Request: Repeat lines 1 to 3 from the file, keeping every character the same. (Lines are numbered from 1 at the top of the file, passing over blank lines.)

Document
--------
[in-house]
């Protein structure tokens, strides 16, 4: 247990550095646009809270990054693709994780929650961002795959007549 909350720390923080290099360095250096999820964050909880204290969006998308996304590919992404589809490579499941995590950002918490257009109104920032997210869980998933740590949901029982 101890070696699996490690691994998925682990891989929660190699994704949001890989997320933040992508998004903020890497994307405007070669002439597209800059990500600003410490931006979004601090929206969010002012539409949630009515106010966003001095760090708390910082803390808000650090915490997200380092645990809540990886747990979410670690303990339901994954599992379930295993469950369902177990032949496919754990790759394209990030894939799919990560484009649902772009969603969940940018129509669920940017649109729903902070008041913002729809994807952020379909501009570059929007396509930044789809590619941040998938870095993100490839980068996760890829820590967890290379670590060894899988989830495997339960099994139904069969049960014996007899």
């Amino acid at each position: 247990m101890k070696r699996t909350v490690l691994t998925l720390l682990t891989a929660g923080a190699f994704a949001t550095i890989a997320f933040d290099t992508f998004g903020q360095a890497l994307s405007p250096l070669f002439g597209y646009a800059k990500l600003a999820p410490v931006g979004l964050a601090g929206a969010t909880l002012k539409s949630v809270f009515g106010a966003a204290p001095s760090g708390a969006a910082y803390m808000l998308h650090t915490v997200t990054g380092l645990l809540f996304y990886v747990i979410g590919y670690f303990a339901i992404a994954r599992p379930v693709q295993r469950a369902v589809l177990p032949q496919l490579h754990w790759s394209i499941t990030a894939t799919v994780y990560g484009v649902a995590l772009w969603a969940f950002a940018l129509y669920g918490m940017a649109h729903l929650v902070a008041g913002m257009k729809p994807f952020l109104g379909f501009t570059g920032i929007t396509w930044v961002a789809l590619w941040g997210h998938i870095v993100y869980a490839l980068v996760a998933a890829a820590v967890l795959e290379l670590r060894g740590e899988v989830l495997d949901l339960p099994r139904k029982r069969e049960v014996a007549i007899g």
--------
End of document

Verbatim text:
[in-house]
């Protein structure tokens, strides 16, 4: 247990550095646009809270990054693709994780929650961002795959007549 909350720390923080290099360095250096999820964050909880204290969006998308996304590919992404589809490579499941995590950002918490257009109104920032997210869980998933740590949901029982 101890070696699996490690691994998925682990891989929660190699994704949001890989997320933040992508998004903020890497994307405007070669002439597209800059990500600003410490931006979004601090929206969010002012539409949630009515106010966003001095760090708390910082803390808000650090915490997200380092645990809540990886747990979410670690303990339901994954599992379930295993469950369902177990032949496919754990790759394209990030894939799919990560484009649902772009969603969940940018129509669920940017649109729903902070008041913002729809994807952020379909501009570059929007396509930044789809590619941040998938870095993100490839980068996760890829820590967890290379670590060894899988989830495997339960099994139904069969049960014996007899």
């Amino acid at each position: 247990m101890k070696r699996t909350v490690l691994t998925l720390l682990t891989a929660g923080a190699f994704a949001t550095i890989a997320f933040d290099t992508f998004g903020q360095a890497l994307s405007p250096l070669f002439g597209y646009a800059k990500l600003a999820p410490v931006g979004l964050a601090g929206a969010t909880l002012k539409s949630v809270f009515g106010a966003a204290p001095s760090g708390a969006a910082y803390m808000l998308h650090t915490v997200t990054g380092l645990l809540f996304y990886v747990i979410g590919y670690f303990a339901i992404a994954r599992p379930v693709q295993r469950a369902v589809l177990p032949q496919l490579h754990w790759s394209i499941t990030a894939t799919v994780y990560g484009v649902a995590l772009w969603a969940f950002a940018l129509y669920g918490m940017a649109h729903l929650v902070a008041g913002m257009k729809p994807f952020l109104g379909f501009t570059g920032i929007t396509w930044v961002a789809l590619w941040g997210h998938i870095v993100y869980a490839l980068v996760a998933a890829a820590v967890l795959e290379l670590r060894g740590e899988v989830l495997d949901l339960p099994r139904k029982r069969e049960v014996a007549i007899g």